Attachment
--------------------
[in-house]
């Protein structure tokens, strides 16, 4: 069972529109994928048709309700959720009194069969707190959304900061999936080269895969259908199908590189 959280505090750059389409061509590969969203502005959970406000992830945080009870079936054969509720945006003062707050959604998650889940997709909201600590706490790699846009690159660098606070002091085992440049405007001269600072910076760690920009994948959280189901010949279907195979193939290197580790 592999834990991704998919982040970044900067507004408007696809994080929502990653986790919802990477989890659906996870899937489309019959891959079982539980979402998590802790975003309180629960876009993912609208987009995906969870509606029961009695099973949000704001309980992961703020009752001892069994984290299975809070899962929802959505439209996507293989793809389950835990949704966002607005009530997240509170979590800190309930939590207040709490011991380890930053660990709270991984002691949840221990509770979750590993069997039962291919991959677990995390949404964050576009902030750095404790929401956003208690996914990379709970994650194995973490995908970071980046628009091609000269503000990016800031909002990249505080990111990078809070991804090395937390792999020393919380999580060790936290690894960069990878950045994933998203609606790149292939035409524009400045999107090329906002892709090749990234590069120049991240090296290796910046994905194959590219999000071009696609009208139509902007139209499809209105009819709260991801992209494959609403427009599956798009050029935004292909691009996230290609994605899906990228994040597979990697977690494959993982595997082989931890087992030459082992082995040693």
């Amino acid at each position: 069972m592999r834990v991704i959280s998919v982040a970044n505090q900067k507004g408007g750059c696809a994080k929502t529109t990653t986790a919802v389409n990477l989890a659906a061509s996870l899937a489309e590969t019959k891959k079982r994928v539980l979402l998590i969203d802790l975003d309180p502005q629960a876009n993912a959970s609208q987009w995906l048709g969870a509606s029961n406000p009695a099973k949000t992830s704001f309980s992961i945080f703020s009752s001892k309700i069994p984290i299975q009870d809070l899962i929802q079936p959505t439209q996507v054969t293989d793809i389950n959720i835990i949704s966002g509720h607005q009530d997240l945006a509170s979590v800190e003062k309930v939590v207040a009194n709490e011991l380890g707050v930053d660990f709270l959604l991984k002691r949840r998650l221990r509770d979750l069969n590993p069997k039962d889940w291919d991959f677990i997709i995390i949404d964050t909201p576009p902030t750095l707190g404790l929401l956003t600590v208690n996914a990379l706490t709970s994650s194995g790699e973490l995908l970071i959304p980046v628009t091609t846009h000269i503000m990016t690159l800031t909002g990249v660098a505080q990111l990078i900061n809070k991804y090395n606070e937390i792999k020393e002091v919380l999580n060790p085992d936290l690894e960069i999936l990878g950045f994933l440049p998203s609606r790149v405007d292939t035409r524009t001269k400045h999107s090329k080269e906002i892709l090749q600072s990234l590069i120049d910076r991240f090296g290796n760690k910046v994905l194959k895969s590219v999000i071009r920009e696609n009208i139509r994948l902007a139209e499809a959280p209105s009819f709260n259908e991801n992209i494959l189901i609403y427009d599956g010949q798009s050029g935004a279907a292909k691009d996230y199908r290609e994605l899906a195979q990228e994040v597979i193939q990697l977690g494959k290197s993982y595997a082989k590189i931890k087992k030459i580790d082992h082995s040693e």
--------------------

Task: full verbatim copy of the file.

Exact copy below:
[in-house]
């Protein structure tokens, strides 16, 4: 069972529109994928048709309700959720009194069969707190959304900061999936080269895969259908199908590189 959280505090750059389409061509590969969203502005959970406000992830945080009870079936054969509720945006003062707050959604998650889940997709909201600590706490790699846009690159660098606070002091085992440049405007001269600072910076760690920009994948959280189901010949279907195979193939290197580790 592999834990991704998919982040970044900067507004408007696809994080929502990653986790919802990477989890659906996870899937489309019959891959079982539980979402998590802790975003309180629960876009993912609208987009995906969870509606029961009695099973949000704001309980992961703020009752001892069994984290299975809070899962929802959505439209996507293989793809389950835990949704966002607005009530997240509170979590800190309930939590207040709490011991380890930053660990709270991984002691949840221990509770979750590993069997039962291919991959677990995390949404964050576009902030750095404790929401956003208690996914990379709970994650194995973490995908970071980046628009091609000269503000990016800031909002990249505080990111990078809070991804090395937390792999020393919380999580060790936290690894960069990878950045994933998203609606790149292939035409524009400045999107090329906002892709090749990234590069120049991240090296290796910046994905194959590219999000071009696609009208139509902007139209499809209105009819709260991801992209494959609403427009599956798009050029935004292909691009996230290609994605899906990228994040597979990697977690494959993982595997082989931890087992030459082992082995040693």
């Amino acid at each position: 069972m592999r834990v991704i959280s998919v982040a970044n505090q900067k507004g408007g750059c696809a994080k929502t529109t990653t986790a919802v389409n990477l989890a659906a061509s996870l899937a489309e590969t019959k891959k079982r994928v539980l979402l998590i969203d802790l975003d309180p502005q629960a876009n993912a959970s609208q987009w995906l048709g969870a509606s029961n406000p009695a099973k949000t992830s704001f309980s992961i945080f703020s009752s001892k309700i069994p984290i299975q009870d809070l899962i929802q079936p959505t439209q996507v054969t293989d793809i389950n959720i835990i949704s966002g509720h607005q009530d997240l945006a509170s979590v800190e003062k309930v939590v207040a009194n709490e011991l380890g707050v930053d660990f709270l959604l991984k002691r949840r998650l221990r509770d979750l069969n590993p069997k039962d889940w291919d991959f677990i997709i995390i949404d964050t909201p576009p902030t750095l707190g404790l929401l956003t600590v208690n996914a990379l706490t709970s994650s194995g790699e973490l995908l970071i959304p980046v628009t091609t846009h000269i503000m990016t690159l800031t909002g990249v660098a505080q990111l990078i900061n809070k991804y090395n606070e937390i792999k020393e002091v919380l999580n060790p085992d936290l690894e960069i999936l990878g950045f994933l440049p998203s609606r790149v405007d292939t035409r524009t001269k400045h999107s090329k080269e906002i892709l090749q600072s990234l590069i120049d910076r991240f090296g290796n760690k910046v994905l194959k895969s590219v999000i071009r920009e696609n009208i139509r994948l902007a139209e499809a959280p209105s009819f709260n259908e991801n992209i494959l189901i609403y427009d599956g010949q798009s050029g935004a279907a292909k691009d996230y199908r290609e994605l899906a195979q990228e994040v597979i193939q990697l977690g494959k290197s993982y595997a082989k590189i931890k087992k030459i580790d082992h082995s040693e």